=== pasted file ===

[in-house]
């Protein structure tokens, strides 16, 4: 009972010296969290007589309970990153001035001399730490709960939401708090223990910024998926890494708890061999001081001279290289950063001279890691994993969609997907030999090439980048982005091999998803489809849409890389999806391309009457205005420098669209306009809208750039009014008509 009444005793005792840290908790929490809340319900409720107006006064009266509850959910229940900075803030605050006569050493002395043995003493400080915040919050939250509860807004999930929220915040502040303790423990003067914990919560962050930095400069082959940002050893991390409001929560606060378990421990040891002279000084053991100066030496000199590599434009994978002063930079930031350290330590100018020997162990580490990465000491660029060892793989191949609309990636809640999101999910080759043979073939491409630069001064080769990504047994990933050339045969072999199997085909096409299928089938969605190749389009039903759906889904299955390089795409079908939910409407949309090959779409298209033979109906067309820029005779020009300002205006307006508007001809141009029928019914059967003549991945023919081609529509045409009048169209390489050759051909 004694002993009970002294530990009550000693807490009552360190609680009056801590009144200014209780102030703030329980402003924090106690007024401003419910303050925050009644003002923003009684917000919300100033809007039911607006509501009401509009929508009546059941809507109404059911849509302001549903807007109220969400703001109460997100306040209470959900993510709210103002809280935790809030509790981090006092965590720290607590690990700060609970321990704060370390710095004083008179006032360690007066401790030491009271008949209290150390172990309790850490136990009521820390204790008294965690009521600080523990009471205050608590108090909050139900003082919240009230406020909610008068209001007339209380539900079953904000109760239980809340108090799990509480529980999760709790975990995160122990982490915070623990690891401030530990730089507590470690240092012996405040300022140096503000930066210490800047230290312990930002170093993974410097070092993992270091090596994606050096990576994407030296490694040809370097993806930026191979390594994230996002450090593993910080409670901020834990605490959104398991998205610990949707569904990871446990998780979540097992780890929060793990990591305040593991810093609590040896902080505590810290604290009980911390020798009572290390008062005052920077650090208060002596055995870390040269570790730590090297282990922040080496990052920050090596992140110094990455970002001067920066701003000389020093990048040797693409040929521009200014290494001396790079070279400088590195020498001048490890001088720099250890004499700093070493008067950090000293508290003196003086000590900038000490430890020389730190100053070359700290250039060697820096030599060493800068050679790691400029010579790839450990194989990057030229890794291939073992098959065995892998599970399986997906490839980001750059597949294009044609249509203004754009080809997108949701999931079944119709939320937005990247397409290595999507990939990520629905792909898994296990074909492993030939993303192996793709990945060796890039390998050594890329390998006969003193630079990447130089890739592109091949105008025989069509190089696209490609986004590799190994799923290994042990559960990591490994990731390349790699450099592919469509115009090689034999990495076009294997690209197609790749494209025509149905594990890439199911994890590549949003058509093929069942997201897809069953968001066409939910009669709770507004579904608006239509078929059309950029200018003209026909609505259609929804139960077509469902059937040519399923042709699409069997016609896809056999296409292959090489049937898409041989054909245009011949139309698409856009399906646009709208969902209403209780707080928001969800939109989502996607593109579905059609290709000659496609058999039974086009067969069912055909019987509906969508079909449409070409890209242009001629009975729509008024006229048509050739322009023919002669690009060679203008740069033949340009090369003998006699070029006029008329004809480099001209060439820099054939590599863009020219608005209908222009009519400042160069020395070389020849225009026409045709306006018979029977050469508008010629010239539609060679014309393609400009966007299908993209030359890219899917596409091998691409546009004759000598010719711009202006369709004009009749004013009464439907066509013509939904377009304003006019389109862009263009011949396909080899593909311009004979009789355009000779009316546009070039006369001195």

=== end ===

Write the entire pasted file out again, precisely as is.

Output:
[in-house]
């Protein structure tokens, strides 16, 4: 009972010296969290007589309970990153001035001399730490709960939401708090223990910024998926890494708890061999001081001279290289950063001279890691994993969609997907030999090439980048982005091999998803489809849409890389999806391309009457205005420098669209306009809208750039009014008509 009444005793005792840290908790929490809340319900409720107006006064009266509850959910229940900075803030605050006569050493002395043995003493400080915040919050939250509860807004999930929220915040502040303790423990003067914990919560962050930095400069082959940002050893991390409001929560606060378990421990040891002279000084053991100066030496000199590599434009994978002063930079930031350290330590100018020997162990580490990465000491660029060892793989191949609309990636809640999101999910080759043979073939491409630069001064080769990504047994990933050339045969072999199997085909096409299928089938969605190749389009039903759906889904299955390089795409079908939910409407949309090959779409298209033979109906067309820029005779020009300002205006307006508007001809141009029928019914059967003549991945023919081609529509045409009048169209390489050759051909 004694002993009970002294530990009550000693807490009552360190609680009056801590009144200014209780102030703030329980402003924090106690007024401003419910303050925050009644003002923003009684917000919300100033809007039911607006509501009401509009929508009546059941809507109404059911849509302001549903807007109220969400703001109460997100306040209470959900993510709210103002809280935790809030509790981090006092965590720290607590690990700060609970321990704060370390710095004083008179006032360690007066401790030491009271008949209290150390172990309790850490136990009521820390204790008294965690009521600080523990009471205050608590108090909050139900003082919240009230406020909610008068209001007339209380539900079953904000109760239980809340108090799990509480529980999760709790975990995160122990982490915070623990690891401030530990730089507590470690240092012996405040300022140096503000930066210490800047230290312990930002170093993974410097070092993992270091090596994606050096990576994407030296490694040809370097993806930026191979390594994230996002450090593993910080409670901020834990605490959104398991998205610990949707569904990871446990998780979540097992780890929060793990990591305040593991810093609590040896902080505590810290604290009980911390020798009572290390008062005052920077650090208060002596055995870390040269570790730590090297282990922040080496990052920050090596992140110094990455970002001067920066701003000389020093990048040797693409040929521009200014290494001396790079070279400088590195020498001048490890001088720099250890004499700093070493008067950090000293508290003196003086000590900038000490430890020389730190100053070359700290250039060697820096030599060493800068050679790691400029010579790839450990194989990057030229890794291939073992098959065995892998599970399986997906490839980001750059597949294009044609249509203004754009080809997108949701999931079944119709939320937005990247397409290595999507990939990520629905792909898994296990074909492993030939993303192996793709990945060796890039390998050594890329390998006969003193630079990447130089890739592109091949105008025989069509190089696209490609986004590799190994799923290994042990559960990591490994990731390349790699450099592919469509115009090689034999990495076009294997690209197609790749494209025509149905594990890439199911994890590549949003058509093929069942997201897809069953968001066409939910009669709770507004579904608006239509078929059309950029200018003209026909609505259609929804139960077509469902059937040519399923042709699409069997016609896809056999296409292959090489049937898409041989054909245009011949139309698409856009399906646009709208969902209403209780707080928001969800939109989502996607593109579905059609290709000659496609058999039974086009067969069912055909019987509906969508079909449409070409890209242009001629009975729509008024006229048509050739322009023919002669690009060679203008740069033949340009090369003998006699070029006029008329004809480099001209060439820099054939590599863009020219608005209908222009009519400042160069020395070389020849225009026409045709306006018979029977050469508008010629010239539609060679014309393609400009966007299908993209030359890219899917596409091998691409546009004759000598010719711009202006369709004009009749004013009464439907066509013509939904377009304003006019389109862009263009011949396909080899593909311009004979009789355009000779009316546009070039006369001195």